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Lineation

Poetic Adventures in Space 1: Right Margin Flush (RMF)

Recently in a submission of my work to the magazine Magma I was asked about the layout of the poem’s I submitted. This gave me an opportunity to think about the features I had been using in what I hope to be my first collection of poetry “Lines in Space”. As the title suggests, the visual rhythm of lines on the page is an important part of my most recent work.

What I discovered was that in the four poems I had sent in I was using three techniques that do crop up in other work of mine:
1) right margin flush
2) reverse triadic foot
3) internal line-break

I thought it might be interesting to post examples of each here and maybe give my ideas as to why I use the techniques and the rhythmical effects they seem to have for me.

Right Margin Flush
For me, all lineated poetry is written in at least two columns. The left column is traditionally occupied by text, is flush to the left margin and ragged at its own right margin. The second column is traditionally devoid of text, although not always for example Ashbery’s “Litany” or Blau DuPlessis’ “Drafts”, and flush to the right margin and with a ragged left margin.

The right column can be eradicated by the use of prose, or it can be occupied by the use of columnular work. Or, as in the case of right margin flush is can be displaced to the left as is the case in this extract from the beginning of my poem “Old-fashioned night thoughts”: (note had to use dashes here to reproduce the effects in html for blogger)
-----------------------------------------------“by the light of the moon I see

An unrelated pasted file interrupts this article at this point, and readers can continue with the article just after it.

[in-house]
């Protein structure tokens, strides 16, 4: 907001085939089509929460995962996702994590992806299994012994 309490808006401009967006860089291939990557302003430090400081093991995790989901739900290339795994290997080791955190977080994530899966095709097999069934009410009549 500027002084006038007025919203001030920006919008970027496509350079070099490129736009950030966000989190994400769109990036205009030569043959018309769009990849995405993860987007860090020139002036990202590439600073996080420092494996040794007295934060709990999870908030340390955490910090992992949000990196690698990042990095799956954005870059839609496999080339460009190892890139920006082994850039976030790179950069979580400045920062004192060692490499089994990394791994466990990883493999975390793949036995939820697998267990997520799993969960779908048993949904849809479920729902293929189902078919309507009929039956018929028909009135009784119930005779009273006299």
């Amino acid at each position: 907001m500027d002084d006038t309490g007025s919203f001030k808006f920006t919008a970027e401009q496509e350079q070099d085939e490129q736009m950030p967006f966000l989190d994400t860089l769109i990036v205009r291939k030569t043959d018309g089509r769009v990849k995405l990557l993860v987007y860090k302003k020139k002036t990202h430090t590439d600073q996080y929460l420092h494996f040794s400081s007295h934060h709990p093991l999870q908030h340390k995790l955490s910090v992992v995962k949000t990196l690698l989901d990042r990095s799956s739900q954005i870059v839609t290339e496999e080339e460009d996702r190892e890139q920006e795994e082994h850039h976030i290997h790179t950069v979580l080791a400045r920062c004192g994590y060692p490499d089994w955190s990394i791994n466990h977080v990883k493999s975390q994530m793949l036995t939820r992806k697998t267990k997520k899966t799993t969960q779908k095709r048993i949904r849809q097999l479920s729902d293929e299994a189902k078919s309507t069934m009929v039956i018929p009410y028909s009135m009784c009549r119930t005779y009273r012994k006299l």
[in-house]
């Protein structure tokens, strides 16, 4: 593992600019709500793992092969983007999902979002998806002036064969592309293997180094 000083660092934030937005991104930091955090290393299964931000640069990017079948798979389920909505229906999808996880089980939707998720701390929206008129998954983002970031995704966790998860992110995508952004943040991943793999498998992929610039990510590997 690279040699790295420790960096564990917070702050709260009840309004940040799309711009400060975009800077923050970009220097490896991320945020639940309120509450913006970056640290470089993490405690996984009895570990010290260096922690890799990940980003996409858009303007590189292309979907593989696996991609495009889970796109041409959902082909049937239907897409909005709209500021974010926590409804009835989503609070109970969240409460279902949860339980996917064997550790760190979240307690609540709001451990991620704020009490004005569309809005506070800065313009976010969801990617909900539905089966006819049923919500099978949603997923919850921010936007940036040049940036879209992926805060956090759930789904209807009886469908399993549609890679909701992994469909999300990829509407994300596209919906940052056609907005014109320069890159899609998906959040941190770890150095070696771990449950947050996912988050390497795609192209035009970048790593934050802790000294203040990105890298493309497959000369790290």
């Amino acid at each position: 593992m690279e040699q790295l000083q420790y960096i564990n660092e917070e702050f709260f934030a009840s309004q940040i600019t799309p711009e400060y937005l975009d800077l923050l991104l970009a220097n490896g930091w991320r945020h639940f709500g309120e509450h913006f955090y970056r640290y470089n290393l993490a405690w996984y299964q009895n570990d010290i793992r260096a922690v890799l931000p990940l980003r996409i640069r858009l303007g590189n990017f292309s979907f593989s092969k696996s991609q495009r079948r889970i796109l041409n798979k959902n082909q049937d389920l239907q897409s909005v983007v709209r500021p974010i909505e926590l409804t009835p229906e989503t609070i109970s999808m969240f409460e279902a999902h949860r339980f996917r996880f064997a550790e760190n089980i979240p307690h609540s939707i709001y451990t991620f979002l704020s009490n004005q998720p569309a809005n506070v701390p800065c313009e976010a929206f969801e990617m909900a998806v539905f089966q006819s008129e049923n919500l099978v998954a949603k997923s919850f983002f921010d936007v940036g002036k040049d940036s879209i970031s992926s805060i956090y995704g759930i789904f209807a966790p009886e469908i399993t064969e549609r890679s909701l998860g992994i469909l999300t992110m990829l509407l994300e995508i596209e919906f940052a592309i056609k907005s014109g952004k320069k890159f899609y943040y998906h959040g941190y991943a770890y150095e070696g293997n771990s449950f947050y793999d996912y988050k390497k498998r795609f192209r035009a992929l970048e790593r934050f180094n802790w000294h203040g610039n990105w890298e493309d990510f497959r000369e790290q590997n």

------------------------it felt lonely in Munich and guess what I liked it! it
------------------is good to suffer for once and for one last time be deep
----------potentiality passed me on its bike a crane arm swings ‘cross a
----------------------------sliced-n-diced blue disk sheds and thus I gather
---you said: couldn’t you just try to be around in the moment not fill it?”

The effects of such a gesture are almost too numerous so I will simply list them here.

1.It produces a rhythmic shift across the whole breadth of the poem making it profoundly horizontal as well as vertical. Especially if you then return to the left margin at some point
2.It questions the very predominance of left-handed, western (literally) poetics. 3.You are forced to “see” the normally invisible right column and realise how all lineated poetry (most poetry) is articulated by the negated or ignored presence of spatial absence.
4.You must contend with the edge of the page as also the end of the line and see the spacing there, between one line and the next, as also an impossible spacing between text presence and absence.
5.You attend to the spatial framing essential to the poetic work from the parergons and outworks (cf Derrida) of the titular, institutional and book laws to the centrality of the end of the poem (cf Agamben) as the defining ambiguity of poetic singularity when juxtaposed with prose.
6.Naturally there are lots of local things you can do from spatial metaphors, right hand, over there, the east; to zig-zag patterning that can almost become unpleasant to see/read.

I am sure there are even more results from this radical relocation of the space of the poem but my overall conclusion is that from the development of projective, page-space verse by Olson, there is a further option which is not simply to use the whole page as a site, but also to use parts of the page to undermine assumptions about lines on the page. RMF, while a mode of enhanced, spatio-rhythmical expression, is also a form of aesthetic critique.

___________________________What once was here is now forever over there.
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